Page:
26 July 2016

That nature is a Heraclitean fire.

I went back! To Boston, this charmed corner of this beloved country that I so belove and that so charms me. Walking from Harvard Square across the Eliot bridge, nostalgia hit me hard. Here was the place where I had worked, the river where I had run, the bench where I had sat and agonized over the decision to move away. They were happy years, rich with good memories and dear friends. I stayed with one of those dear friends who still lives in the neighborhood I called home from 2012 to 2014. We reminisced about what a great time that was. He told me how it's still great, but it's not the same. I told him about how my new city isn't the same either.

I spent the last three weeks on vacation with my family, and I don't relish the prospect of going back to my solitary life. I miss this place where I'd felt such strong community. I know, I know: I recognize that nostalgia is unproductive, and the grass is always greener. Still, I'm meditating on loss and stasis and where abundance comes from.

Since I left Boston, two of my dearest friends there married one another. I visited them and met their child. Child! For the last 14 weeks, they have been building a world, and it's hard work, and they're tired. They're building a world for this tiny, mild, beautiful person with thick black hair, by whose eyes I was beheld and by whose smile I was graced.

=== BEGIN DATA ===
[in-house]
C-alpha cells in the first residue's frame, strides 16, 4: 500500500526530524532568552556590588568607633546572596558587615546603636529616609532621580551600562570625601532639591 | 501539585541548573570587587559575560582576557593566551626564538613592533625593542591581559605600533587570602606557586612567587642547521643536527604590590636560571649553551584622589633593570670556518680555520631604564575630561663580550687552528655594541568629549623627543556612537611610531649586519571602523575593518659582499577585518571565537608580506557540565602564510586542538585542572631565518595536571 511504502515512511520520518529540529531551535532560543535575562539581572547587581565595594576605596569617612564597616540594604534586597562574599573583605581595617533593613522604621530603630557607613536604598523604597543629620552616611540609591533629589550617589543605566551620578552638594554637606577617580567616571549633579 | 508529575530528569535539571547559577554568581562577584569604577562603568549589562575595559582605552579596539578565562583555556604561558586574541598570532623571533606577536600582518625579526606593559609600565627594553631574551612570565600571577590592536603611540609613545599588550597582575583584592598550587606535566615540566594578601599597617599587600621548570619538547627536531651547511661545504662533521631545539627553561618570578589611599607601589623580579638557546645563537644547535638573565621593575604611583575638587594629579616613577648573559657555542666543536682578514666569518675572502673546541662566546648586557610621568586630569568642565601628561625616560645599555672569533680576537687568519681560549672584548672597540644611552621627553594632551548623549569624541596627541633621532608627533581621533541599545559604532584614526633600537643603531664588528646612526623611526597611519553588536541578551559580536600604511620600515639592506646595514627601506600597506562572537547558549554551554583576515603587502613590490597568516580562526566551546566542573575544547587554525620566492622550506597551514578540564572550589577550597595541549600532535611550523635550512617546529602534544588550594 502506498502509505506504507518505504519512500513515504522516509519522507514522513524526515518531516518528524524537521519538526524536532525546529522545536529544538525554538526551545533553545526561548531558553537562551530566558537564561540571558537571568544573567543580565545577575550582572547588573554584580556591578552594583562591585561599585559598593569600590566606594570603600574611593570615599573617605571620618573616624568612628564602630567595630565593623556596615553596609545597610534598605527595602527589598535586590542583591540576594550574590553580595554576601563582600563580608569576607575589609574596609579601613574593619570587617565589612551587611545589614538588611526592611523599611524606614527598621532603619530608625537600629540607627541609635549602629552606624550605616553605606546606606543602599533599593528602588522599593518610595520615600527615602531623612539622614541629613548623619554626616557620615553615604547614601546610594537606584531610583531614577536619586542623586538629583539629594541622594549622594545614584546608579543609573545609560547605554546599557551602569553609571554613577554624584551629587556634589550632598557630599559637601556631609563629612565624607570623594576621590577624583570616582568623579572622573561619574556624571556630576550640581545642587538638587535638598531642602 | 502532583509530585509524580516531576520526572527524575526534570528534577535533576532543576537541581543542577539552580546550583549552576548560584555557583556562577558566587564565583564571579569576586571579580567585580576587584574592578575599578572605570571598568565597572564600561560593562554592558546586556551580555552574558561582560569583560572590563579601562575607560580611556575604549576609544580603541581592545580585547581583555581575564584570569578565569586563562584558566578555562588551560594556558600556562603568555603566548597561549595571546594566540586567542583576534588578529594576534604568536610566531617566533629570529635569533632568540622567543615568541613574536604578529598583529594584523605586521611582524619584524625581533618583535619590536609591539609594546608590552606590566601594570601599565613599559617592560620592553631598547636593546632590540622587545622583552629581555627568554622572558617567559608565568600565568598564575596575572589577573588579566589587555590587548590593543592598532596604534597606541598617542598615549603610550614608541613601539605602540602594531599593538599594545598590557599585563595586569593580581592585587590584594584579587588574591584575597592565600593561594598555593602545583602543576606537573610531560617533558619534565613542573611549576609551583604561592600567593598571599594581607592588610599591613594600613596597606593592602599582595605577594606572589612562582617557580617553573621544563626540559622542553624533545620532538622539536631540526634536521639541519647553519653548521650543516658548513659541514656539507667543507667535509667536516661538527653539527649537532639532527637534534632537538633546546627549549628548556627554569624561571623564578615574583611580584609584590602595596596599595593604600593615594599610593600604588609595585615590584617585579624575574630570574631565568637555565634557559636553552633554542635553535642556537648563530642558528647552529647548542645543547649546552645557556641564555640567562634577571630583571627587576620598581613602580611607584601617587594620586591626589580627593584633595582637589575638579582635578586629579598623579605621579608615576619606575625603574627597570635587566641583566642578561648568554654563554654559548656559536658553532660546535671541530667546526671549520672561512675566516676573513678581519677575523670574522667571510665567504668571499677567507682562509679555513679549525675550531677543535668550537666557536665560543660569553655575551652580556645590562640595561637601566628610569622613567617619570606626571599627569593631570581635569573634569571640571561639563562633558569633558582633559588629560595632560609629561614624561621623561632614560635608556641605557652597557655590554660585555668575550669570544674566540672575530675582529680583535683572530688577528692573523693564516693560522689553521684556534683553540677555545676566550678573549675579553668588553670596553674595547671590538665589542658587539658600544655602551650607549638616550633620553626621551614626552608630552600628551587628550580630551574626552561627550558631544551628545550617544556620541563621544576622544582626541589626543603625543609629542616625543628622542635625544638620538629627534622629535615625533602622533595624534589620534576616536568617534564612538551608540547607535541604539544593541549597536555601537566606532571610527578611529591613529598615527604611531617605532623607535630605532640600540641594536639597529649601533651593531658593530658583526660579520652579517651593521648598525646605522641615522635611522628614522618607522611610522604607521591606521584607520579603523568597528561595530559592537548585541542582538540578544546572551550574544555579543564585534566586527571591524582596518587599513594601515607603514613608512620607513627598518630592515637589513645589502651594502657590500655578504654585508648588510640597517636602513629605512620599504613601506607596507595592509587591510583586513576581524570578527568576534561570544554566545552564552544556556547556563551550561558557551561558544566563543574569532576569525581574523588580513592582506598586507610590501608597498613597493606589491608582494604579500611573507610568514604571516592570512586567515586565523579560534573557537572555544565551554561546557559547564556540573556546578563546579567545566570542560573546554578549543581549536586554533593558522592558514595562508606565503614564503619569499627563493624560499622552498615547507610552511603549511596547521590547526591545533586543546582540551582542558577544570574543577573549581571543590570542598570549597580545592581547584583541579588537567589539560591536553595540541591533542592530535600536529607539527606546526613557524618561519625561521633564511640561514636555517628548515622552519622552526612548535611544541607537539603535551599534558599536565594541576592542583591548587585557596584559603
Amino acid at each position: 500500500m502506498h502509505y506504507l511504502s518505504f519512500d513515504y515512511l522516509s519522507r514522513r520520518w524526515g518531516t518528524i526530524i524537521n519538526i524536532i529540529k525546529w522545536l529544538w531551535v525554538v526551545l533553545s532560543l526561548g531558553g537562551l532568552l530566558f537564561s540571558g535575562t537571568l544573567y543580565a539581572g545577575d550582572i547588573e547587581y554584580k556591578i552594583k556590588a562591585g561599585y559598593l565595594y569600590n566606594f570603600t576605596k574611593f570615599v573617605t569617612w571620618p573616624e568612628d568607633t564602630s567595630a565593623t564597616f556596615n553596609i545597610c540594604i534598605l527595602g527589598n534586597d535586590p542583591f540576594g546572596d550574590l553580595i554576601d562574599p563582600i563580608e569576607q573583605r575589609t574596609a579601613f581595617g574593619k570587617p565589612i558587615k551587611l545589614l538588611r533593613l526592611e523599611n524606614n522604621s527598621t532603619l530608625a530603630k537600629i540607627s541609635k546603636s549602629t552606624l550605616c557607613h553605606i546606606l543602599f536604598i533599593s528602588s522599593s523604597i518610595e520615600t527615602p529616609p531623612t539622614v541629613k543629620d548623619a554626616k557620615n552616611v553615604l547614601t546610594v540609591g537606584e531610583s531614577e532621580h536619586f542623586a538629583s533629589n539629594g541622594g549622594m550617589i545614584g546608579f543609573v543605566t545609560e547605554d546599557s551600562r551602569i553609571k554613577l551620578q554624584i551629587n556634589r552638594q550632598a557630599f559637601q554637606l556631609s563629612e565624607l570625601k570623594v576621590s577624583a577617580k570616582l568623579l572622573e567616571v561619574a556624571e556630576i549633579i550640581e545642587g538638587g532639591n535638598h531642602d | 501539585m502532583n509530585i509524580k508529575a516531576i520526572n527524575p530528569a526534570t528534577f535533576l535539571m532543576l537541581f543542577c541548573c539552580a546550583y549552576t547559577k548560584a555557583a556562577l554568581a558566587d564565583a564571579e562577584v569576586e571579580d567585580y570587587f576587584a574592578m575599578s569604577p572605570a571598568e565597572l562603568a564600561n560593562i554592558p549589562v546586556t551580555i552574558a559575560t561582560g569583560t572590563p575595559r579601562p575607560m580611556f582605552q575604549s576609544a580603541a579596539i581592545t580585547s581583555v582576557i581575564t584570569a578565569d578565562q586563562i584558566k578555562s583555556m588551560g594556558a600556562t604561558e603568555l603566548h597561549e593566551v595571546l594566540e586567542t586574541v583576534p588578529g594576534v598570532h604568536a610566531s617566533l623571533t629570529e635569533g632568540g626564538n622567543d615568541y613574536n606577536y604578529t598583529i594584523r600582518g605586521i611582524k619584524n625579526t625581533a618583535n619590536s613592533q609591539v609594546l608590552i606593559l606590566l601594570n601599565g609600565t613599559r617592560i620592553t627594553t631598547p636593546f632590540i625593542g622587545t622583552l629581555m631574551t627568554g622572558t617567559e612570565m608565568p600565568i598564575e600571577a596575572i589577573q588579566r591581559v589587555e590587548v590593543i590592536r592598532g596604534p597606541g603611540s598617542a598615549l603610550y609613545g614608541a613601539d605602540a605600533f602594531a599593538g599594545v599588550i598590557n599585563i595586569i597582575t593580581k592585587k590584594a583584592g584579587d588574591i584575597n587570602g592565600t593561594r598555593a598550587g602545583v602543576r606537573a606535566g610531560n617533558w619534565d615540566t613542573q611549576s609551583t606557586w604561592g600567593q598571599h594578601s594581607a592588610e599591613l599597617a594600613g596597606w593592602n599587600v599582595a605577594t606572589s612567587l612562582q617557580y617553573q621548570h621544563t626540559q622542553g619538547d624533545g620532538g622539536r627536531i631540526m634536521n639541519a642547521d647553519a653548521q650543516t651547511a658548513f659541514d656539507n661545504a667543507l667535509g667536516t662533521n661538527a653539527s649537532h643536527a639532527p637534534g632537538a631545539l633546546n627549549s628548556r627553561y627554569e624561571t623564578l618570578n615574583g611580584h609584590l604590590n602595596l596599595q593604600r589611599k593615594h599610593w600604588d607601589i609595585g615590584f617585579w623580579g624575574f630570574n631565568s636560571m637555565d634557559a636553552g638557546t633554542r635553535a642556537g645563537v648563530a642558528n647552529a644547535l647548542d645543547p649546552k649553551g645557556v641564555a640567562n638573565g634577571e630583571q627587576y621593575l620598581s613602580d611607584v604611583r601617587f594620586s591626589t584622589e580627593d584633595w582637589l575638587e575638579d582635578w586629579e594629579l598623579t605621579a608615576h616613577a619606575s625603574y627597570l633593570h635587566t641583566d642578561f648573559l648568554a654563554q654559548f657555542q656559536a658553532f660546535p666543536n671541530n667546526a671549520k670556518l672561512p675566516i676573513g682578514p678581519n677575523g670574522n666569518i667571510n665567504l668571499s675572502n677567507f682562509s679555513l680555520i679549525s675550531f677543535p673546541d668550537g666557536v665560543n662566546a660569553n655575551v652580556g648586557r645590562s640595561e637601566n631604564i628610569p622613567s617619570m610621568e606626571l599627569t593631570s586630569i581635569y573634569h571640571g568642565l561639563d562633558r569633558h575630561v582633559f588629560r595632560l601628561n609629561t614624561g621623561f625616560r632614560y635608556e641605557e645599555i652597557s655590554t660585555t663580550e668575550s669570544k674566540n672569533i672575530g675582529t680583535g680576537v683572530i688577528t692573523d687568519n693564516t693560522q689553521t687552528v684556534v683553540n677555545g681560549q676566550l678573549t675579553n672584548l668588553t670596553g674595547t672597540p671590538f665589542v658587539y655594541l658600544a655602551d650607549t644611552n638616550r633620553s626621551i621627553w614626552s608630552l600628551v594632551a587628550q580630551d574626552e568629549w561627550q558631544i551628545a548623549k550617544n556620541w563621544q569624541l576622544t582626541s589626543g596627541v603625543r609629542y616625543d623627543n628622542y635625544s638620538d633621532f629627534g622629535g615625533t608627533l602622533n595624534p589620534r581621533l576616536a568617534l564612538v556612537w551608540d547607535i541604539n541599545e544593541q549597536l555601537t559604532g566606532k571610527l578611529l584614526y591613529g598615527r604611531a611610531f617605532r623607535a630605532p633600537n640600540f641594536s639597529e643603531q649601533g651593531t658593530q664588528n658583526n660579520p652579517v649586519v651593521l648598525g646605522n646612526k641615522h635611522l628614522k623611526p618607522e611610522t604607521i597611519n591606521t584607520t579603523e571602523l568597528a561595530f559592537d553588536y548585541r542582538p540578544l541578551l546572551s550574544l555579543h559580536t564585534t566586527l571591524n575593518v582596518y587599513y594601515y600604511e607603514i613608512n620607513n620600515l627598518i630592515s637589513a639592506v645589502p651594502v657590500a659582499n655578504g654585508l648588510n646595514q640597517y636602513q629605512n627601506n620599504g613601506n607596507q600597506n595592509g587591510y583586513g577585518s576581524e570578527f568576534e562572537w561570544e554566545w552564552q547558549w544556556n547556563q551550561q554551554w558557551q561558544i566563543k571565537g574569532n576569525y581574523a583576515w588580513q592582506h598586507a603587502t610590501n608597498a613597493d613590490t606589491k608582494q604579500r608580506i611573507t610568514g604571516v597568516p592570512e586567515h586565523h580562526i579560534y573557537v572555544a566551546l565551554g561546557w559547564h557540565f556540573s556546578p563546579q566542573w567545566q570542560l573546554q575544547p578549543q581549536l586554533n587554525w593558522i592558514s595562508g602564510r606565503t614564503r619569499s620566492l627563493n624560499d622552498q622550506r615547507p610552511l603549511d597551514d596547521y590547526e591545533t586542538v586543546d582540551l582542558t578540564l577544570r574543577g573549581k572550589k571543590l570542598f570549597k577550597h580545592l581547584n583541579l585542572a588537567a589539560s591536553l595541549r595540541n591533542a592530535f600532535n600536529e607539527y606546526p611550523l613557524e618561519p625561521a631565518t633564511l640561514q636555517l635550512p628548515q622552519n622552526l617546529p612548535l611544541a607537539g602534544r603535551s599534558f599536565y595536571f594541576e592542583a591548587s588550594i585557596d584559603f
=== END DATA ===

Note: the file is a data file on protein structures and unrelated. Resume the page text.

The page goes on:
I say 14 weeks, but no, it didn't start then. Nor did it start 9 months + 14 weeks ago. These good people have been building a world for this child their whole lives long. They were building it when they were camping and worshiping and talking economics with me. They were building it during my first nervous weeks in Boston, when each of them reached out to welcome me and make me feel at home. And when they did the same for countless other people here who were in some way new or different or uncertain or struggling. They've been hard at work on a world for a long time, and I think that tiny, thoughtful, black-haired human I held is lucky to live in it.

As I left their house, retracing familiar streets, the evening was warm and close without being sticky or oppressive. The air swaddled me. There was a lot in my heart; peace and melancholy. It was a sad and sweet day, but the sadness was hopeful and the sweetness was deep. It was a good day. It was a day that said, You can never go back, but this world's makers also did a pretty fine job. And they made it go forward.

1 comment:

Eliza Campbell said...

Not to be trite, but